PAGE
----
Janie Hannagan is eight. She wears a thin, faded red-print dress with too-short sleeves, off-white tights that sag between her thighs, gray moon boots, and a brown, nappy coat with two missing buttons. Her long, dirty-blond hair stands up with static. She rides on an Amtrak train with her mother from their home in Fieldridge, Michigan, to Chicago to visit her grandmother. Mother reads the Globe across from her. There is a picture on the cover of an enormous man wearing a powder-blue tuxedo. Janie rests her head against the window, watching her breath make a cloud on it.

  The cloud blurs Janie’s vision so slowly that she doesn’t realize what is happening. She floats in the fog for a moment, and then she is in a large room, sitting at a conference table with five men and three women. At the front of the room is a tall, balding man with a briefcase. He stands in his underwear, giving a presentation, and he is flustered. He tries to speak but he can’t get his mouth around the words. The other adults are all wearing crisp suits. They laugh and point at the bald man in his underwear.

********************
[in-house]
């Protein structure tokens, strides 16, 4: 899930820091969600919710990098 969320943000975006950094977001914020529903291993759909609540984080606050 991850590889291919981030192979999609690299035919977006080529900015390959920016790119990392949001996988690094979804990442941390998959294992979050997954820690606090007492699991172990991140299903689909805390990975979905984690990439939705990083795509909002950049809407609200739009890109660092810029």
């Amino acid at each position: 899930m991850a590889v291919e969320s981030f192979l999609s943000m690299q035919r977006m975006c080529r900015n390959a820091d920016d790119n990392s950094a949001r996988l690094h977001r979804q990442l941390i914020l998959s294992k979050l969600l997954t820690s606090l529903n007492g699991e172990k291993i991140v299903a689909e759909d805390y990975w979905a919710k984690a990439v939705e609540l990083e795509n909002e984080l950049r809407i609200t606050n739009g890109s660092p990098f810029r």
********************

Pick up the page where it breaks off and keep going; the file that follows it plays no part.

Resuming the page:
The bald man looks at Janie.

  And then he looks at the people who are laughing at him.

  His face crumples in defeat.

  He holds his briefcase in front of his privates, and that makes the others laugh harder. He runs to the door of the conference room, but the handle is slippery—something slimy drips from it. He can’t get it open; it squeaks and rattles loudly in his hand, and the people at the table double over. The man’s underwear is grayish-white, sagging. He turns to Janie again, with a look of panic and pleading.

  Janie doesn’t know what to do.

  She freezes.

  The train’s brakes whine.

  And the scene grows cloudy and is lost in fog.

  “Janie!” Janie’s mother is leaning toward Janie. Her breath smells like gin, and her straggly hair falls over one eye. “Janie, I said, maybe Grandma will take you to that big fancy doll store. I thought you would be excited about that, but I guess not.” Janie’s mother sips from a flask in her ratty old purse.